Part three of the series details a visit to the Keysight booth for the demos of two communication test systems - AXIe and PXI and LitePoint's booth where 802.11ad test system - the WiGig standard, was shown.
In parts one and two of the series, I explored the drivers and application behind 5G mmWave communications. I roamed the halls of IMS (International Microwave Symposium), searching for the business justification for 5G, testing each of the hypotheses.
In Part 3 of this series, I look at the test and measurement equipment now available for 5G. Frequent Test Cafe readers know that I’ve written about Keysight’s 5G channel sounding system, and National instrument’s 5G prototyping system in the past. No need to repeat those summaries here; my goal was to sniff out what was new at IMS.
For the record, there are a lot of standard products that could be used in some aspects to test 5G- mmWave network analysers, signal generators, and signal analysers, for example. I’ll note that I saw plenty of equipment from Anritsu, Keysight, and Rohde & Schwarz that fit into this category. That’s all well and good, but I was looking for more- specific products or systems tackling the unique challenges presented by 5G mmWave. This decreased the number of vendors to three: LitePoint, Keysight, and NI. Each were showing 802.11ax test systems (more on that in a future column), but I wanted to highlight products focused on 5G. Each takes a different architectural approach, which I will highlight as well.
I had no appointment at the LitePoint both, so I just crashed it. I was immediately drawn to a horn antenna I saw in the booth- a telltale sign of mmWave.
__Figure 1:__ *LitePoint’s 802.11ad test system, including remote RF head and antenna.*
LitePoint was showing an 802.11ad test system, also known as the WiGig standard. 802.11ad can be thought of as an advanced generation of Wi-Fi that uses the spectrum near 60 GHz to deliver speeds up to 7 Gb/s. The test architecture consists of a box (possibly proprietary modular inside) that generates or analyses the IQ data which is converted at a remote head. The remote head converts the data between mmWave and digital, and includes the horn antennas.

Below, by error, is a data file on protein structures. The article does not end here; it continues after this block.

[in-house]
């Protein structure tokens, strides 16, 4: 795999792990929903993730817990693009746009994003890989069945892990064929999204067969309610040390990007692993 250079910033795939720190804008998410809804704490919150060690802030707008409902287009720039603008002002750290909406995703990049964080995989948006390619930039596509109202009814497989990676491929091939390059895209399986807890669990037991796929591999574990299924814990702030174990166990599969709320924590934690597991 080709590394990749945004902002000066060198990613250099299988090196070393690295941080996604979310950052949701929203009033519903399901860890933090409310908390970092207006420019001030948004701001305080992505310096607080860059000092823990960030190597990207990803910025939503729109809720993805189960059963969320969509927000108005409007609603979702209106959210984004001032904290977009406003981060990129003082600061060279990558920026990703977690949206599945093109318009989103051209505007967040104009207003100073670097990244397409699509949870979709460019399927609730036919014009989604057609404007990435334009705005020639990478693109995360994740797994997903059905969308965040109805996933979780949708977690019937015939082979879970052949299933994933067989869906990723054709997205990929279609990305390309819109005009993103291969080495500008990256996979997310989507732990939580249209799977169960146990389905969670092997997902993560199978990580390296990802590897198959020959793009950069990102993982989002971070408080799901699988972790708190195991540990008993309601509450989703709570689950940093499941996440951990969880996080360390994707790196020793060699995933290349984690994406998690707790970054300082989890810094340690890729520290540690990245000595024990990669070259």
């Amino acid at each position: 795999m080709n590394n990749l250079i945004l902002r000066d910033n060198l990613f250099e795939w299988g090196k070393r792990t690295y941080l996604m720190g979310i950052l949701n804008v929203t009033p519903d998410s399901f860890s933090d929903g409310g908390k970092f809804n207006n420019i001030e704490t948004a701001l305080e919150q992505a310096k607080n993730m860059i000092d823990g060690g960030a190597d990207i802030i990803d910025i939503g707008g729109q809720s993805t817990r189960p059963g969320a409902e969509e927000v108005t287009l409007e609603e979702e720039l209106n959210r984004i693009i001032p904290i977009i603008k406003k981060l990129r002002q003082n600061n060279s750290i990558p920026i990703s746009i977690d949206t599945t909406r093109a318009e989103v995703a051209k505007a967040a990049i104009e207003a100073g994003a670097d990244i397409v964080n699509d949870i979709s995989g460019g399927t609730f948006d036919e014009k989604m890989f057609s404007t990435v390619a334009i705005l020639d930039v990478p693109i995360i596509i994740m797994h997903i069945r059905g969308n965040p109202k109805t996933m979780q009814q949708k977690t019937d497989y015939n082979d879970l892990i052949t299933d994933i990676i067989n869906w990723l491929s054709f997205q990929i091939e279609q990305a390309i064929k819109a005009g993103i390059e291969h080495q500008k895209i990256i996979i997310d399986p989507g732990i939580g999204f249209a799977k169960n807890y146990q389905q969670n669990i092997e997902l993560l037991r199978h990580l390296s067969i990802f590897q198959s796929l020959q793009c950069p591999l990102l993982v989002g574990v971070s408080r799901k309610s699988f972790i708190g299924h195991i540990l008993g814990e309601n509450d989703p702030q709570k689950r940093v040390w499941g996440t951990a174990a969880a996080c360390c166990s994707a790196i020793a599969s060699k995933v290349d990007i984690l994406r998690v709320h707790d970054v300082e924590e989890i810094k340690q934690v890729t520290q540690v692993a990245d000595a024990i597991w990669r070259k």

The system is focused on characterisation and manufacturing test of complete WiGig products- which explains the horn antenna. There are no connection points with completed WiGig products, so an antenna over a short distance is the only option.
Try as I could, I did not see any data on this product from the LitePoint website, indicating the preliminary nature of this product. Expect it soon.
My next stop was Keysight Technologies…
The Keysight booth was loaded with interesting demos. While the company supports a number of instrument form factors, it was interesting to see how the modular architectures of AXIe and PXI were dominating so many of their communication test systems.
Before I write further, it’s full disclosure time. My consulting company, Modular Methods, is a member of the AXIe and PXI consortiums, and I have been a long-time proponent of these architectures. I also serve as a strategic advisor to the AXIe Consortium, often as the chairperson for technical or marketing committees. Finally, I retired from Agilent, the predecessor to Keysight, a few years ago.
With that out of the way, it was interesting to hear Keysight VP Mark Pierpoint describe the multi-channel nature of new communication technologies at an IMS press event. It doesn’t take a rocket scientist to connect the dots to Keysight’s rapid adoption of modular platforms to address many of these same applications. Multiple channel applications are tailored made for a scalable, modular approach. As I’ve pointed out in the past, MIMO actually stands for Modular Instruments Meet Opportunity (though some are determined to hang on to the original meaning of Multiple Input Multiple Output).